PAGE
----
Hess Wins Fellowship to Study Aging Socialist-Era Housing in Baltics

Marie Curie International Fellowship winner Daniel Hess leads his summer 2015 study abroad class on a tour of Mustamäe, a Soviet-era housing estate in Tallinn, Estonia. Photo by Evan Iacobucci

Among the many legacies of Soviet occupation across Central and Eastern Europe is the prevalence of “tower blocks,” or vast modernist housing estates mass produced in the decades following World War II.  Today, the Soviet infrastructure; estimated to house one-third to one-half of the population in this part of Europe; is aging and in disrepair, with little known about the planning decisions behind it. 

Daniel B. Hess, PhD, associate professor of urban and regional planning, will spend the next two years developing design and planning solutions for these Soviet-era estates through a research fellowship that will take him to the Baltic states of Estonia, Latvia and Lithuania. Awarded by the European Commission, the prestigious Marie Skłodowska-Curie International Fellowship includes a “Global Fellowship” category, in which researchers from non-European Union institutions bring research projects to Europe’s most competitive universities. Hess will be based at the Institute of Human Geography at the University of Tartu, Estonia’s top university. 

The Soviet housing complexes present critical planning challenges for post-Socialist cities related to quality of life, urban design, accessibility and public health, according to Hess. “Maintaining the social mix, quality of life and attractiveness of these vast housing estates is one of the greatest challenges facing post-Socialist cities,” he says. “Since they are not going away, we need to ask ‘how can we improve them?’”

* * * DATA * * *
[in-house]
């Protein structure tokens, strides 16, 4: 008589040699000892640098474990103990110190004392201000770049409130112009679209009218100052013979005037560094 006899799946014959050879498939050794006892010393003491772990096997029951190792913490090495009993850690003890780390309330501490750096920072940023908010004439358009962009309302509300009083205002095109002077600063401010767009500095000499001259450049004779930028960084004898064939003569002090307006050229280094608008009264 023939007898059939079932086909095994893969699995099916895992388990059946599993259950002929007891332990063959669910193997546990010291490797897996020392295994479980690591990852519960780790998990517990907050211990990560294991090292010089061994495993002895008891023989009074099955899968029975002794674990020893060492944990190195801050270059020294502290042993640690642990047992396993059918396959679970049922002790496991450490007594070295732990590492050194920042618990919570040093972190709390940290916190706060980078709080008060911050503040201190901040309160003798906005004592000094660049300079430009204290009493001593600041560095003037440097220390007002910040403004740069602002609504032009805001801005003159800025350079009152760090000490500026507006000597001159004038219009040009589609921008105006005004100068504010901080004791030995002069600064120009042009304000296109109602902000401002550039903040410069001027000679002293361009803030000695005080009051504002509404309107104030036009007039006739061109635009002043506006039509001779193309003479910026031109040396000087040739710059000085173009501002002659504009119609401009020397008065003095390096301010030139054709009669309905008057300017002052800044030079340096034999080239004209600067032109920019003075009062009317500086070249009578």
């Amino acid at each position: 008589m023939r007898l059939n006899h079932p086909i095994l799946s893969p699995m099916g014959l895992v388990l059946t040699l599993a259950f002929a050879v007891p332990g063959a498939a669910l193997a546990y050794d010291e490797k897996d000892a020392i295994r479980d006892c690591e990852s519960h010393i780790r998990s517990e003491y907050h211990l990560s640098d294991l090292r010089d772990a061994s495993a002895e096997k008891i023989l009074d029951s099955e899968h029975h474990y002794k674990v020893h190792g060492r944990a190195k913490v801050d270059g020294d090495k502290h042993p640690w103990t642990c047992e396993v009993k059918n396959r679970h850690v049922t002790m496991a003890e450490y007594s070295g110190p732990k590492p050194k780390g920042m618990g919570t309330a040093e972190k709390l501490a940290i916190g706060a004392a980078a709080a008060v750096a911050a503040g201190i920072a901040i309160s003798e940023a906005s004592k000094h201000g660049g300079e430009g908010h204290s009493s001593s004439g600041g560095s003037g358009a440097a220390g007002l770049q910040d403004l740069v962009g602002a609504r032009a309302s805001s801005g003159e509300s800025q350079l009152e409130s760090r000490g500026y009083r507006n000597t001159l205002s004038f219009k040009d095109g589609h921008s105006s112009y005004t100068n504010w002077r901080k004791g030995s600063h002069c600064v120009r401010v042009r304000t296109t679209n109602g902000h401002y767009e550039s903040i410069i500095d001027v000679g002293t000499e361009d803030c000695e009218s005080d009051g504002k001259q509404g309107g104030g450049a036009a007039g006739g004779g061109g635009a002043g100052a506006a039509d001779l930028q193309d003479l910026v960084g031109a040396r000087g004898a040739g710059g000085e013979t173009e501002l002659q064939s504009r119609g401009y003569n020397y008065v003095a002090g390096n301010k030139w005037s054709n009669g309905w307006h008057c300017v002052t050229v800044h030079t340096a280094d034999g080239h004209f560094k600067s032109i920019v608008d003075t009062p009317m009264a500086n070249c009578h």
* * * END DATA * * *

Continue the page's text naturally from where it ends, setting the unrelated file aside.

Typically featuring pre-fabricated panel buildings or “tower blocks,” the units were mass produced to meet housing demand after the war but have seen relatively little investment since then. The estates are also not efficiently located. Planned by Soviet administrators in Moscow, the complexes were more often sited based on proximity to factories — for the pre-fabricated units — than on rational urban planning principles, Hess adds.  

While these developments were planned centrally in Moscow, local architects and planners oversaw their implementation. To chronicle this largely undocumented planning history, Hess will interview those now-aging practitioners and dig into local government archives to examine original plans and policies. 

Tiit Tammaru, PhD, professor and chair of the University of Tartu’s human geography and regional planning program and Hess’s research advisor, says the future of these modernist housing districts is a major urban planning concern for the region: “Professor Hess’s work will contribute to key debates about the future of the most common residential spaces of Eastern European cities.”

This is by no means the first time Hess will conduct urban planning research in Estonia. He was awarded a Fulbright Scholar Award in 2010-11 at the Tallinn University of Technology to study how urban planning practice has evolved since the Soviet Union disintegrated in 1991. For the past five years, he has overseen UB’s annual study abroad program in Estonia and Latvia. This past summer’s program exposed students to layered urbanization, city planning under various regimes and neighborhood revitalization through the redevelopment of Soviet-era housing.